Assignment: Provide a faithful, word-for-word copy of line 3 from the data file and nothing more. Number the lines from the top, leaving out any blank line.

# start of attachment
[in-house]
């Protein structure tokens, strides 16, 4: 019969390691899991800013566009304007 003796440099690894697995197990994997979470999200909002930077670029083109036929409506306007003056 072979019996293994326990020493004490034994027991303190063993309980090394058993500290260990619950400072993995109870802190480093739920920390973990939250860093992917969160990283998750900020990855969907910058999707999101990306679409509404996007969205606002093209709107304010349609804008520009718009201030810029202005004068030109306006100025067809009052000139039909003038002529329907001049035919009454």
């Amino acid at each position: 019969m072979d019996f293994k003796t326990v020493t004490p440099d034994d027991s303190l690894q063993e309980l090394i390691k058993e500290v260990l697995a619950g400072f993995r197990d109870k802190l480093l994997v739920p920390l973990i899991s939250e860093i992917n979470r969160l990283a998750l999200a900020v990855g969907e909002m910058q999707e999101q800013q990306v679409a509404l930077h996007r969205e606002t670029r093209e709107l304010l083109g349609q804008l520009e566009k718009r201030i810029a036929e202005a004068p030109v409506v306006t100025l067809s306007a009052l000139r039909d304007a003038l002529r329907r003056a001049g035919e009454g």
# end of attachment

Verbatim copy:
């Amino acid at each position: 019969m072979d019996f293994k003796t326990v020493t004490p440099d034994d027991s303190l690894q063993e309980l090394i390691k058993e500290v260990l697995a619950g400072f993995r197990d109870k802190l480093l994997v739920p920390l973990i899991s939250e860093i992917n979470r969160l990283a998750l999200a900020v990855g969907e909002m910058q999707e999101q800013q990306v679409a509404l930077h996007r969205e606002t670029r093209e709107l304010l083109g349609q804008l520009e566009k718009r201030i810029a036929e202005a004068p030109v409506v306006t100025l067809s306007a009052l000139r039909d304007a003038l002529r329907r003056a001049g035919e009454g």